Sedgmen wins Scottish Open to kick-start speedway season

Justin Sedgmen celebrates with the trophy after a thrilling final heat. Picture: Ron MacNeill
Justin Sedgmen celebrates with the trophy after a thrilling final heat. Picture: Ron MacNeill
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Justin Sedgmen made a triumphant return to Armadale Stadium last night to lift the Scottish Open Championship for the first time in his career.

In the Grand Final race-off Sedgmen was up against Erik Riss, Ricky Wells, and Rory Schlein.

And for all the world it looked as if Riss would triumph. The German made a good gate and led comfortably, but he made a mistake coming out of the second bend which allowed Sedgmen through.

Said Sedgmen: “Eric was riding good and I thought he had won it. But he just made a slight mistake coming out of the bend and I seized my chance.

“It’s such a prestigious title to win when you look at some of the past winners. I’m delighted to have won it.”

Riss said: “I’m a bit gutted to lose it when I had in my grasp but these things happen in speedway.”

Heavy overnight rain that lingered into the afternoon didn’t do that much damage to the track which looked in remarkable shape prior to tapes up.

There was a very late withdrawal when Somerset’s Josh Grajczonek was replaced by ex-Monarchs skipper Theo Pijper. This was in addition to Ipswich Witches star Kyle Newman who pulled out with a shoulder injury earlier in the week.

All seven Monarchs were competing but some were doubtless using the meeting as a fine-tuning exercise prior to their opening league match of the season against Scunthorpe Scorpions next Friday.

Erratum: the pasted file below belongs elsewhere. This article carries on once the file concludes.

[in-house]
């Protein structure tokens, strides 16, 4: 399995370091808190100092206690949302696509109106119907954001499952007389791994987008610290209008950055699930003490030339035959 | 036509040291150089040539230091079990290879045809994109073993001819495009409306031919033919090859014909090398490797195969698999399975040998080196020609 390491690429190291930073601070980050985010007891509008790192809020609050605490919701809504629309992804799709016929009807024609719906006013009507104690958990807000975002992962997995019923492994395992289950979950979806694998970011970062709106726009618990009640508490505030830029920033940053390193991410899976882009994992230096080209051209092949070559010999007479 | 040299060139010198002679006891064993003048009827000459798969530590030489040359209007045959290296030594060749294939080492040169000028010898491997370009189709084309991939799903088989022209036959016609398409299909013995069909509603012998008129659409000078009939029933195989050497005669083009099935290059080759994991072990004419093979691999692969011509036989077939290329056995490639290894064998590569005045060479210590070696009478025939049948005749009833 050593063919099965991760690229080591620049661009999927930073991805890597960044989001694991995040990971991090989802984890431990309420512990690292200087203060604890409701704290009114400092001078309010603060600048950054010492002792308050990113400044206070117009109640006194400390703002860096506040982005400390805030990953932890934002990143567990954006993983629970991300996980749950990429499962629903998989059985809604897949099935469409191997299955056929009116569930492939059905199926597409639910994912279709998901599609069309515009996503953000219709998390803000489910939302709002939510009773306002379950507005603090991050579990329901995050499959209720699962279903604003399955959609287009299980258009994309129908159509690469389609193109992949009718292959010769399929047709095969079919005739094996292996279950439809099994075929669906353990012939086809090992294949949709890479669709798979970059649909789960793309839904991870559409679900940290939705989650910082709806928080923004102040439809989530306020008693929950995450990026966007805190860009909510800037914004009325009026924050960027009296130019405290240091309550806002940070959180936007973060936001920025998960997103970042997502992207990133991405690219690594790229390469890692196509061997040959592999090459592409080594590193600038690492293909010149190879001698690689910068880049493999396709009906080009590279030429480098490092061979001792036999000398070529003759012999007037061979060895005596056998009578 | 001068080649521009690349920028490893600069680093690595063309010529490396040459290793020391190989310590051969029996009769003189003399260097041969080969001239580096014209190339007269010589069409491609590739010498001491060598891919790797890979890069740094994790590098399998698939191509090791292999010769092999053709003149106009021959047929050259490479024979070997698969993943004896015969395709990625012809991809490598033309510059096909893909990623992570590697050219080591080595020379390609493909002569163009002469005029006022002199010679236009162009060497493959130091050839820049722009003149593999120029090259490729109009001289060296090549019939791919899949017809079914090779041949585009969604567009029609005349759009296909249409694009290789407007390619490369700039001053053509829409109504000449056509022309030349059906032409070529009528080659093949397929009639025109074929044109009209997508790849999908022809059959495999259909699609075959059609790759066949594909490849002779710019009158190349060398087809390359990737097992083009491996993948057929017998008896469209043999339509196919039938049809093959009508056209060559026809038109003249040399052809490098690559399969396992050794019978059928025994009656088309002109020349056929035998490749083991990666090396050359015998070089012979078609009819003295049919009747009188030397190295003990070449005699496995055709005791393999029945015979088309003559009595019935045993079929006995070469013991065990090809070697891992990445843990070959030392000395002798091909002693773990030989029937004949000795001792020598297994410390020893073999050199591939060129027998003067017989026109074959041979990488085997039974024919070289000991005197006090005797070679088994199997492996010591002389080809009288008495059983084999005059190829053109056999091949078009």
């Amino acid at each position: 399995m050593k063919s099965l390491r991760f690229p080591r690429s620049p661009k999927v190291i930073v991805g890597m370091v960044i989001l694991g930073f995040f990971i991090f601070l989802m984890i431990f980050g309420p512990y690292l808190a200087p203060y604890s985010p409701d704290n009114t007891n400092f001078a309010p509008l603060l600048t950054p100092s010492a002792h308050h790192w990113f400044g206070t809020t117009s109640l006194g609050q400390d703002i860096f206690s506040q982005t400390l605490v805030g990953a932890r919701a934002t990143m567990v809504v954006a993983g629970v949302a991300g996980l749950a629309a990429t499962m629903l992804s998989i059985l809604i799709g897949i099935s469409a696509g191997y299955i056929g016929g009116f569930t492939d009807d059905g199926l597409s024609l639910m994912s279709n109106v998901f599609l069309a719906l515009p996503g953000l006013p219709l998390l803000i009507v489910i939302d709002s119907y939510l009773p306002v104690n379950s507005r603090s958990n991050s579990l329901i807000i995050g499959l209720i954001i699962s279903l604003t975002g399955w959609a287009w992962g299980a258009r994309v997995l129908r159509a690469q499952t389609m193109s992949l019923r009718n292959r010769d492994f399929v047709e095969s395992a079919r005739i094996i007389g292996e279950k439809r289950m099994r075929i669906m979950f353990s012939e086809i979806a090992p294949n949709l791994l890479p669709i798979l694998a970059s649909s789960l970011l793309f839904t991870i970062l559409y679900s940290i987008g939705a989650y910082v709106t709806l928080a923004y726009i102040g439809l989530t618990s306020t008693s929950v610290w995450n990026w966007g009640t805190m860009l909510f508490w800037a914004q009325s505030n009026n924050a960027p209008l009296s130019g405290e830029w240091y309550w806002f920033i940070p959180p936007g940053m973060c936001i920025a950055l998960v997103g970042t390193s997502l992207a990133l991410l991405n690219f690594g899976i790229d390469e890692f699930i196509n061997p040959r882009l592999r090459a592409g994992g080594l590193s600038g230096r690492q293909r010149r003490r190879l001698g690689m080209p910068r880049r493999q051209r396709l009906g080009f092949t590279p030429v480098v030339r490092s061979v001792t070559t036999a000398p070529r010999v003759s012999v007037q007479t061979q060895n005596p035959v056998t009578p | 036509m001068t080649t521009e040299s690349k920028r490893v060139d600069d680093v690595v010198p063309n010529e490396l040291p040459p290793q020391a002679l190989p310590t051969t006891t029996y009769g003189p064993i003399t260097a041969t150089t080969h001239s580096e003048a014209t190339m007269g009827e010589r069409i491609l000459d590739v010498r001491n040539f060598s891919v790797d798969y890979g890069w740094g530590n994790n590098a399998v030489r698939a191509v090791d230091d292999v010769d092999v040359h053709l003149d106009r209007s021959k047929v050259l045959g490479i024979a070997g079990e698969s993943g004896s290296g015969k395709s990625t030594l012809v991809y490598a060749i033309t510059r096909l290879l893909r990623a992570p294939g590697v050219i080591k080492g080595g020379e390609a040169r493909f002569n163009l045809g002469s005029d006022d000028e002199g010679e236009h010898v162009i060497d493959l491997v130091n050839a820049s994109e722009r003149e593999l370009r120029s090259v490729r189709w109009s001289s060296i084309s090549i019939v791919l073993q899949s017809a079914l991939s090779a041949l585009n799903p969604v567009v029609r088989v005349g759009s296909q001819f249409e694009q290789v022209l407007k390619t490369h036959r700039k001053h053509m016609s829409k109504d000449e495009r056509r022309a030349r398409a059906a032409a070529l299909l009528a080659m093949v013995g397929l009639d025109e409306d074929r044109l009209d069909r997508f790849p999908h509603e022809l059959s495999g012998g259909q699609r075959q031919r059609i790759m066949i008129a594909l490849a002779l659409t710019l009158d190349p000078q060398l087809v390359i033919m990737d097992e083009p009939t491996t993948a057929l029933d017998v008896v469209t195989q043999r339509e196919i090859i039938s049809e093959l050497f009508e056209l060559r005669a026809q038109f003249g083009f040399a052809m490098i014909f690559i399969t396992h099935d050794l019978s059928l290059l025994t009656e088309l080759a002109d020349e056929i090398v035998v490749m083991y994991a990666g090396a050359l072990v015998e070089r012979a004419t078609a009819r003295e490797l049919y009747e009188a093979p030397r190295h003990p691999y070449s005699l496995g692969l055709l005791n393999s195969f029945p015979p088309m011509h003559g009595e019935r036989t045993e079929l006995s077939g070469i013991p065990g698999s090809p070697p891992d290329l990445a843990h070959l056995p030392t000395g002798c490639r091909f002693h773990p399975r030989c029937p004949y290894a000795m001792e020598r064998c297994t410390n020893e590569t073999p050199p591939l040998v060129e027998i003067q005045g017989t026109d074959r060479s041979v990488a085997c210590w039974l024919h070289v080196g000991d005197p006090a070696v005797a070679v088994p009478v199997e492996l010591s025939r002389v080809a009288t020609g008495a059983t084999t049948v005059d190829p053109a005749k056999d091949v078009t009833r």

For new signing Josh Pickering this was his first competitive meeting on what will be his home track for the next seven months. After an impressive display in last week’s practice session when he looked more than capable he didn’t disgrace himself against some top opposition in what was one of the strongest Scottish Open fields since it was last held in 2014.

And he was out in the very first heat against Glasgow Tigers duo Aaron Summers and Richard Lawson. He led the race for more than three laps before losing control on the first and second bends. But it was great debut and Pickering looks nerveless.

Said Pickering: “I made a good gate and felt comfortable in front then my back wheel went away from me on the first bend which I was a bit miffed about, but I was pleased with my first ride overall.”

Unfortunately Pickering’s next ride was just as hard and he finished in fourth place but he was getting valuable track time and the experience of racing against solid opposition can only do him good.

But Pickering atoned for these early failures by winning heat 14 in stunning style.

Teammate Max Clegg had a tough first ride against defending champ Sam Masters, Ricky Wells, and Sedgmen, and finished well back and appeared to lack speed to a degree.

And frankly Clegg didn’t fare much better in his next outing overhauling his Monarchs teammate Mitchell Davey for third place. But Clegg was probably blowing away some winter cobwebs and hopefully will come good once the league programme begins next week.

Davey had little luck in his opening ride when he retired against Mark Riss, Ulrich Ostergaard, and Rory Schlein, but in Davey’s defence it was another hot race.

One Monarch who got off to a flier was Mark Riss’s younger brother Eric who won his first three rides in tremendous style and put himself well in the frame for title glory but was disqualified in heat 16.

But Masters’ hopes of lifting the title for a second time suffered a setback in heat 11 when he trailed in last but he won his next two races to put himself back in contention but lost his crown when he was beaten in the semi final.